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NLRB Decision Falls Short of Victory For Workers
Federal agency recognizes employer’s egregious violations

January 13, 2005

Kimberly Freeman
202-822-2127, ext. 111
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WASHINGTON, DC—Last week, the National Labor Relations Board (NLRB) announced its decision finding Smithfield Packing Company guilty of illegally assaulting, intimidating and harassing its workers in Tar Heel, NC, when they attempted to form a union in 1994 and 1997. The NLRB called for a new election, but declined to retain the special protections for workers that were ordered by an administrative law judge (ALJ) in 2000.

“The system is broken when it takes over ten years for a decision that only does half the job,” says David Bonior, Chair of American Rights at Work, a workers’ rights advocacy organization. “We applaud both the courageous workers and the NLRB for acknowledging the intense retaliation from Smithfield.  But the ruling fails to protect these workers from the same violence and opposition they experienced the last time they attempted to exercise their rights.  Workers are back to square one.”

Because of the egregious labor law violations committed by Smithfield, the ALJ ruled to give union representatives access to the meatpacking plant to ensure that the company would not continue to violate the law.  In addition, the judge ordered that the new election be held on neutral premises because of “the physical violence and objectionable activity caused by Smithfield during the previous elections at the plant.”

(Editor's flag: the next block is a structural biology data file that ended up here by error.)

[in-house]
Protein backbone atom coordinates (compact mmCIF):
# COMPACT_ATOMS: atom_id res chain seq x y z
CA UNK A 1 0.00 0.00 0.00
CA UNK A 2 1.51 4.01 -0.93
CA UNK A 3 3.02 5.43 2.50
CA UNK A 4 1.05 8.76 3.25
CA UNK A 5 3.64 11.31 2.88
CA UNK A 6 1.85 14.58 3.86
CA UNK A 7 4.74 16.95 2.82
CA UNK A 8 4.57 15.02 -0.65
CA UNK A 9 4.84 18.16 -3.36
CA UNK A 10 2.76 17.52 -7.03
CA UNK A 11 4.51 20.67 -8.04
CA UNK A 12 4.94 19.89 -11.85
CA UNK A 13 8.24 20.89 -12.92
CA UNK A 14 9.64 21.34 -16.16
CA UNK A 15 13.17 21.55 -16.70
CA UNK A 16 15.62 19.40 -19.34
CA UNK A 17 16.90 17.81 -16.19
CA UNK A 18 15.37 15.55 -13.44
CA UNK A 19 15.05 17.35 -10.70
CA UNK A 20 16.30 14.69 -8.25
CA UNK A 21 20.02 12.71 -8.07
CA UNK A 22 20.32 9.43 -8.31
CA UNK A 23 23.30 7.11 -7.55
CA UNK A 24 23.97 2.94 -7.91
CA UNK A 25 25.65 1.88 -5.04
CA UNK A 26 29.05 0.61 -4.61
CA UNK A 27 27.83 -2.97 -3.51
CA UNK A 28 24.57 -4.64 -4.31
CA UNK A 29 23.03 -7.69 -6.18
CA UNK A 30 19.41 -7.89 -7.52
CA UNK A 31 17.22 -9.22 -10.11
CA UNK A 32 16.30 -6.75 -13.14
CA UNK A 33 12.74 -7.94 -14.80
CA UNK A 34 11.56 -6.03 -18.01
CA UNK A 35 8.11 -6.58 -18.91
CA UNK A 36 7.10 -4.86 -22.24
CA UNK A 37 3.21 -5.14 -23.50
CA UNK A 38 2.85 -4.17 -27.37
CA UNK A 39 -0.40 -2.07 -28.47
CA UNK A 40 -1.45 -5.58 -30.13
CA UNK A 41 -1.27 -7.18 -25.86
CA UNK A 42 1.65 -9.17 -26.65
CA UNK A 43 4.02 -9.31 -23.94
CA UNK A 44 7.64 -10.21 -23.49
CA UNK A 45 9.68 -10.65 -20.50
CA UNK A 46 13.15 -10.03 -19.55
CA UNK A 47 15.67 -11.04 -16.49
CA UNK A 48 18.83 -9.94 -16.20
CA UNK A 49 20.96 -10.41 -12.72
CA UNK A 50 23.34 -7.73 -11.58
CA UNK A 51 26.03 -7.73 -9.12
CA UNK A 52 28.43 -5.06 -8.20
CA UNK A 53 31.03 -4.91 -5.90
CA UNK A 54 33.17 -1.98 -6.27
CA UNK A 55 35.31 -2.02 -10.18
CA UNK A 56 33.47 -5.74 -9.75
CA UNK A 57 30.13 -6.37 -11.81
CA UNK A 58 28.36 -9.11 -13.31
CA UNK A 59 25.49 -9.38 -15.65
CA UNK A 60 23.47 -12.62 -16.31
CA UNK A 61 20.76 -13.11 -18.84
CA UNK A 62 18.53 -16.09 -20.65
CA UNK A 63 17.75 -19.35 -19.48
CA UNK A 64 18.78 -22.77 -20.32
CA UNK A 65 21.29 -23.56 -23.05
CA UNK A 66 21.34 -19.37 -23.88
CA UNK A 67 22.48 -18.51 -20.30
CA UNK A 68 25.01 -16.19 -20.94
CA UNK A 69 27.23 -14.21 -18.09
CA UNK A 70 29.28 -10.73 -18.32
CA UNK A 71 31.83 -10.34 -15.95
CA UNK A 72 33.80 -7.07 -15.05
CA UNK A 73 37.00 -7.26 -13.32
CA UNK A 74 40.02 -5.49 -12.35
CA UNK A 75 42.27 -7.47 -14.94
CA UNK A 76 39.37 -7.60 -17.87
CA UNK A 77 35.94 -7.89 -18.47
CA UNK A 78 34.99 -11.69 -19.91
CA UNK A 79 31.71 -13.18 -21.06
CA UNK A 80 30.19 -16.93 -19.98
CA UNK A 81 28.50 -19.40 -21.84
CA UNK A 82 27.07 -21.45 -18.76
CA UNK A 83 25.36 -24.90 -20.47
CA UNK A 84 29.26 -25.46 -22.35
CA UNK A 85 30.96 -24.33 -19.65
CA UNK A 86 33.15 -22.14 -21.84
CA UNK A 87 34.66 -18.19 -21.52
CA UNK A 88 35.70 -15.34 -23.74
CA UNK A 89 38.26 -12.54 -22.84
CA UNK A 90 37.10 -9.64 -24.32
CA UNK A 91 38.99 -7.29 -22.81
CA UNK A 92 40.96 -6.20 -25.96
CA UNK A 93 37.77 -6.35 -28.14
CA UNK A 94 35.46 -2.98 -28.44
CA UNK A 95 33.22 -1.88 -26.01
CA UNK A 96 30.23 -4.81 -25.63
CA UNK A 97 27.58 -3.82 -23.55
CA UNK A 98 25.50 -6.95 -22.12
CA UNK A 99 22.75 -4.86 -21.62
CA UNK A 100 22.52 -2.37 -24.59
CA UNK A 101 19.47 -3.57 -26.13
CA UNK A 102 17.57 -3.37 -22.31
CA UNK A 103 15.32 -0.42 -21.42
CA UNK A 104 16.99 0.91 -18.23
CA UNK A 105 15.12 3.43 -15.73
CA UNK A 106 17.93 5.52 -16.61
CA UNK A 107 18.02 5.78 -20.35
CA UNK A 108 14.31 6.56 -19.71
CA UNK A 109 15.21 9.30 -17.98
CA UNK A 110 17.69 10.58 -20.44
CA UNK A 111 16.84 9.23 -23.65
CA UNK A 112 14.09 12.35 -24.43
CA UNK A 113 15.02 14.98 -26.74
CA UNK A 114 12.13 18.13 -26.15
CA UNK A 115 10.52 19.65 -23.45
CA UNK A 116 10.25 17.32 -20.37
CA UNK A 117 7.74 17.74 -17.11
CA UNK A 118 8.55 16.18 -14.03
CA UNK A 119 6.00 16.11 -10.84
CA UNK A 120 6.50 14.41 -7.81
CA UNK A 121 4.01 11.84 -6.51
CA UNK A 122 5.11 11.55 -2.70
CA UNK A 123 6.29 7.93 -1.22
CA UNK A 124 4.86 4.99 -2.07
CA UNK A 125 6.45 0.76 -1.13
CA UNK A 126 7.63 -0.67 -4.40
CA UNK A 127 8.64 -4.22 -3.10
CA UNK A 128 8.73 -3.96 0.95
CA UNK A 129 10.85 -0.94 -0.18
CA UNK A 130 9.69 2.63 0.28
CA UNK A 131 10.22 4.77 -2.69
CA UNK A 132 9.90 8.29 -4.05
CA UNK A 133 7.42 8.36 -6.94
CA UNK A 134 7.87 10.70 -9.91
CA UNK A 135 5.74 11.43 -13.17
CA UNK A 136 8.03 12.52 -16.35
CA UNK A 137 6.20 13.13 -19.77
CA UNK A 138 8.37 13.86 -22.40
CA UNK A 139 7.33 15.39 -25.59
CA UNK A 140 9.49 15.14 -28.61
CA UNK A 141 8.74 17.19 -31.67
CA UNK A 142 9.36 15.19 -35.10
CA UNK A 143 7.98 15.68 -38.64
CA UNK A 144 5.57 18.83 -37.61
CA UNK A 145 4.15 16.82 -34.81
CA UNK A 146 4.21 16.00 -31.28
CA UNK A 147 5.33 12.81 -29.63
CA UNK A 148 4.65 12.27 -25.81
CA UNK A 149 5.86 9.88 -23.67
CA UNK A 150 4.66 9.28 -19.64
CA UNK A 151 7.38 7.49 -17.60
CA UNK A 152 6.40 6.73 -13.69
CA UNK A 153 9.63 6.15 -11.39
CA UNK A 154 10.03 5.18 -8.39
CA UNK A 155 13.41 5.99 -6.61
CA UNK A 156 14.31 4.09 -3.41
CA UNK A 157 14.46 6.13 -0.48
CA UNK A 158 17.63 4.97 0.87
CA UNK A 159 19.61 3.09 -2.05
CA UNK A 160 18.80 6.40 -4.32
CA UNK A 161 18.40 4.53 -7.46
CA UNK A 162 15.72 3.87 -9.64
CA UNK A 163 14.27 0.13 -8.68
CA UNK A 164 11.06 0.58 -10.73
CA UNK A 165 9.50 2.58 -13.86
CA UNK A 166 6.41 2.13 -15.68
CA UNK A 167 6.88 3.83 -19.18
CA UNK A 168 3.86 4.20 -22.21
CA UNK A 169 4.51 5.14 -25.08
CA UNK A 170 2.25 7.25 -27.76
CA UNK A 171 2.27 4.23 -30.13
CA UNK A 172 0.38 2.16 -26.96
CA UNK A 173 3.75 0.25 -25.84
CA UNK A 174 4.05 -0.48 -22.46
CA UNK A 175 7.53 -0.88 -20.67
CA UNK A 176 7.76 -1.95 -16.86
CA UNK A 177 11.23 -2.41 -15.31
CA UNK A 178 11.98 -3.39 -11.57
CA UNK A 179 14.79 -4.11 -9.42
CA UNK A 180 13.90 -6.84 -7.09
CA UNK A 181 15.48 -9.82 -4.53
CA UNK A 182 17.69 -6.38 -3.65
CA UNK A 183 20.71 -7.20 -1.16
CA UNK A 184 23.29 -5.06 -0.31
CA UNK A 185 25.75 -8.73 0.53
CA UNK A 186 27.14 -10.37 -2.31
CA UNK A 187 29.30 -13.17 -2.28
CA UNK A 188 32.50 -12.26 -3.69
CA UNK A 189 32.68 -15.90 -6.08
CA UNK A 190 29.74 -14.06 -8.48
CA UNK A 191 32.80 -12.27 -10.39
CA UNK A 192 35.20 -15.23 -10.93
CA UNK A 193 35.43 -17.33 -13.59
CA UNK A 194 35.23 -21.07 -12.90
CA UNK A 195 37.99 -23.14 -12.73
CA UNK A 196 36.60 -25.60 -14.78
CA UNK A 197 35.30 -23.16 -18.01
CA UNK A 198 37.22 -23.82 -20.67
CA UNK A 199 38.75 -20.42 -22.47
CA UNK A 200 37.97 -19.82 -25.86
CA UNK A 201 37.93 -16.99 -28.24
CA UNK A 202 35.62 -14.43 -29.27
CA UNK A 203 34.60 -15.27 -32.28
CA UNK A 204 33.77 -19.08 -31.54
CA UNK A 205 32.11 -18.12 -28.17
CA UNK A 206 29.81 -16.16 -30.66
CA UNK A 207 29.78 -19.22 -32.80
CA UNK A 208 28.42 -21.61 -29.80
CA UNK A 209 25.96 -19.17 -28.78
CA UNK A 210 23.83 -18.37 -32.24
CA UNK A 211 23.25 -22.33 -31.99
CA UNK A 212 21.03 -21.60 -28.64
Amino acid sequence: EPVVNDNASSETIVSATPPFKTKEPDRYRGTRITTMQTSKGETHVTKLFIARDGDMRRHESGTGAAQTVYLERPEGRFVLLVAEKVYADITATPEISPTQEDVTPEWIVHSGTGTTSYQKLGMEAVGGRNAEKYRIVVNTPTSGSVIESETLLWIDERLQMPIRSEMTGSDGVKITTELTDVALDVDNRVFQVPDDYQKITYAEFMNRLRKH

The NLRB denied union access and left the decision on the neutral voting site to an NLRB Regional Director.   “Without more protection, Smithfield workers who want to try again to form a union could face similar consequences,” says Bonior.

Last July, the NLRB General Counsel issued more charges against the company for assaulting, harassing and intimidating janitors employed by a Smithfield contractor at the Tar Heel plant.  Additionally, the company still maintains its own police force on the premises. Smithfield security officers were involved in the assault of workers during the last election.  

American Rights at Work strives to inform the public about the NLRB, the federal agency that makes critical decisions affecting workers' lives and freedoms. Through its monthly website feature, "Workers' Rights Watch: Eye on the NLRB," American Rights at Work monitors and publicizes the insufficiency of U.S. labor law to ensure employees the freedom to exercise their legal rights to organize.